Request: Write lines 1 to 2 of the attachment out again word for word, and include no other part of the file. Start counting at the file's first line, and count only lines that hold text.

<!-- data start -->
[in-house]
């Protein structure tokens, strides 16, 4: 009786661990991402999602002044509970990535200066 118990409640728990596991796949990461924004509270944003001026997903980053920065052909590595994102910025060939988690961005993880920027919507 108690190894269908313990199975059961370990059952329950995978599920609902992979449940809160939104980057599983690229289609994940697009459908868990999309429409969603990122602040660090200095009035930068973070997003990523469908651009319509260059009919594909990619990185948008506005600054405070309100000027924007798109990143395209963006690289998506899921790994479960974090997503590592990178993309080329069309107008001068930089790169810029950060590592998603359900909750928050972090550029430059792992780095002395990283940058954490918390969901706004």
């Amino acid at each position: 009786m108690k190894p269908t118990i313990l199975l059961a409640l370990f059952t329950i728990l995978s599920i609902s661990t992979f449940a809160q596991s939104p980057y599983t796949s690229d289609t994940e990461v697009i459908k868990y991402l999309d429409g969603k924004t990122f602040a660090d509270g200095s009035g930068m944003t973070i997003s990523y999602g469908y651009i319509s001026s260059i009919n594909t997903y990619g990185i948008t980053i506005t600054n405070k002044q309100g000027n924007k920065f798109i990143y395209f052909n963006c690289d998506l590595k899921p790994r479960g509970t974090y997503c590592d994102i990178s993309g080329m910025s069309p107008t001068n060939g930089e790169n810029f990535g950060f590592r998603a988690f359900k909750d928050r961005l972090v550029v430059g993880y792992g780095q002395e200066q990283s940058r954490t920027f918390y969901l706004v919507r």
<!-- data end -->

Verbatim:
[in-house]
């Protein structure tokens, strides 16, 4: 009786661990991402999602002044509970990535200066 118990409640728990596991796949990461924004509270944003001026997903980053920065052909590595994102910025060939988690961005993880920027919507 108690190894269908313990199975059961370990059952329950995978599920609902992979449940809160939104980057599983690229289609994940697009459908868990999309429409969603990122602040660090200095009035930068973070997003990523469908651009319509260059009919594909990619990185948008506005600054405070309100000027924007798109990143395209963006690289998506899921790994479960974090997503590592990178993309080329069309107008001068930089790169810029950060590592998603359900909750928050972090550029430059792992780095002395990283940058954490918390969901706004």